Race/Ethnicity, Nativity, and Gender Disparities in Unmet Care Needs Among Older Adults in the United States. By: Lin, Zhiyong and Liu, Hui. 2024. Gerontologist. Vol. 64 Issue 4, p1-11.

Background and Objectives Although disparities in disability and the unequal distribution of care resources are widely discussed in the literature, there has been less research on disparities in experiencing unmet care needs among older adults. This study aims to investigate how unmet care needs are unevenly distributed across social groups with various intersecting identities, such as race/ethnicity, nativity, and gender, although considering their care needs and care networks, drawing on the conceptual framework of the pathway to unmet needs. Research Design and Methods The data for this study came from the National Health and Aging Trends Study (2011–2018), and the study sample consisted of 7,061 Medicare beneficiaries who needed assistance with daily activities. Questions about unmet care needs were in the form of consequences related to difficulty or lack of help with daily activities. Mixed-effects negative binomial regression models were used to predict rates of unmet needs. Results Older adults of color, especially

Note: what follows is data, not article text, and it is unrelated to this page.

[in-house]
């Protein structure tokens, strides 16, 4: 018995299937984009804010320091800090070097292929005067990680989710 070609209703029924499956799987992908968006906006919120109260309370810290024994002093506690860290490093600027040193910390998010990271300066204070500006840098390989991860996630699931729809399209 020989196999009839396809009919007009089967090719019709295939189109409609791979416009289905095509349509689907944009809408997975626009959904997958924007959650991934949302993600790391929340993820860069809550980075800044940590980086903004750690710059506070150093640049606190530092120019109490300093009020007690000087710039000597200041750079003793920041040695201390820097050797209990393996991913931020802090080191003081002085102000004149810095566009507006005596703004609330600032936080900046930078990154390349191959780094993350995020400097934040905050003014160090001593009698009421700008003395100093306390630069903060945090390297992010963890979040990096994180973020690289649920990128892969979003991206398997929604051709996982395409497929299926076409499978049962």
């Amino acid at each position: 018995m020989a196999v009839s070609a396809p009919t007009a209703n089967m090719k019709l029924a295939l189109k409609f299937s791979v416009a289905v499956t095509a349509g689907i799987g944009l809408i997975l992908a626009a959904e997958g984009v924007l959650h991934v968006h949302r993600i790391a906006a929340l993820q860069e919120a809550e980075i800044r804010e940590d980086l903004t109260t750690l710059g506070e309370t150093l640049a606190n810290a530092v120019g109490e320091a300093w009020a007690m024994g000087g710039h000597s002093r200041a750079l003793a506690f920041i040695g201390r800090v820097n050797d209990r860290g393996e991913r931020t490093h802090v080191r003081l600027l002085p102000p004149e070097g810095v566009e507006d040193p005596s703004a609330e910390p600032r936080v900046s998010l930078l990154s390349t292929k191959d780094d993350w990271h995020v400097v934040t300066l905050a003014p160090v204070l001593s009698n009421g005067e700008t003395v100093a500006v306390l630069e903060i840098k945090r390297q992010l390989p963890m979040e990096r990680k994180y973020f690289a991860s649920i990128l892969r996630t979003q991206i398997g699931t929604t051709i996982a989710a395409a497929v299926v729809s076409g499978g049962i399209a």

women, experienced higher rates of unmet care needs compared with their White and male counterparts. Although Black–White and gender differences in unmet needs were mostly explained by unequal exposures to care needs and differential care networks, Hispanic women and foreign-born Hispanic men were still at a disadvantage even after adjusting for these covariates. Discussion
and Implications These results emphasize the importance of adopting an intersectional approach to enhance the quality of long-term services and support for older adults facing social disadvantages.